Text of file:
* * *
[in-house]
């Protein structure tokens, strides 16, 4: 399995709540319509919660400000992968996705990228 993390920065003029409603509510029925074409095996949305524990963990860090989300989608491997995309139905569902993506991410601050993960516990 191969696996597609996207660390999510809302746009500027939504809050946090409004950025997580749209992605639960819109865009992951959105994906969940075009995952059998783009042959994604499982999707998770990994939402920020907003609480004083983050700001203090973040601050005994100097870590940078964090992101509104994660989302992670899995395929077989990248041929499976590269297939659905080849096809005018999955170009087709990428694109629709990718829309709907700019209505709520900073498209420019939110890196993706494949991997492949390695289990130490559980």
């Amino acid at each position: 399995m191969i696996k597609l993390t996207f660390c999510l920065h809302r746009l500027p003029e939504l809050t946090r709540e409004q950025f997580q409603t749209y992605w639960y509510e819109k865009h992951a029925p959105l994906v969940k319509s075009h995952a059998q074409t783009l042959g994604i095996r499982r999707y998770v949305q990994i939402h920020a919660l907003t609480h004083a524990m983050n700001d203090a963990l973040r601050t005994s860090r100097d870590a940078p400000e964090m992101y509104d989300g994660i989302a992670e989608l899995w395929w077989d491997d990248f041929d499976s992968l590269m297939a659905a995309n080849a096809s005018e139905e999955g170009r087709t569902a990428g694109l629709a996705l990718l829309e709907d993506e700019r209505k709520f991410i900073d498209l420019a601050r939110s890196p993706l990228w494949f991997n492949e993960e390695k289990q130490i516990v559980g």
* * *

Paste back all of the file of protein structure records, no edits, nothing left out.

[in-house]
């Protein structure tokens, strides 16, 4: 399995709540319509919660400000992968996705990228 993390920065003029409603509510029925074409095996949305524990963990860090989300989608491997995309139905569902993506991410601050993960516990 191969696996597609996207660390999510809302746009500027939504809050946090409004950025997580749209992605639960819109865009992951959105994906969940075009995952059998783009042959994604499982999707998770990994939402920020907003609480004083983050700001203090973040601050005994100097870590940078964090992101509104994660989302992670899995395929077989990248041929499976590269297939659905080849096809005018999955170009087709990428694109629709990718829309709907700019209505709520900073498209420019939110890196993706494949991997492949390695289990130490559980």
């Amino acid at each position: 399995m191969i696996k597609l993390t996207f660390c999510l920065h809302r746009l500027p003029e939504l809050t946090r709540e409004q950025f997580q409603t749209y992605w639960y509510e819109k865009h992951a029925p959105l994906v969940k319509s075009h995952a059998q074409t783009l042959g994604i095996r499982r999707y998770v949305q990994i939402h920020a919660l907003t609480h004083a524990m983050n700001d203090a963990l973040r601050t005994s860090r100097d870590a940078p400000e964090m992101y509104d989300g994660i989302a992670e989608l899995w395929w077989d491997d990248f041929d499976s992968l590269m297939a659905a995309n080849a096809s005018e139905e999955g170009r087709t569902a990428g694109l629709a996705l990718l829309e709907d993506e700019r209505k709520f991410i900073d498209l420019a601050r939110s890196p993706l990228w494949f991997n492949e993960e390695k289990q130490i516990v559980g």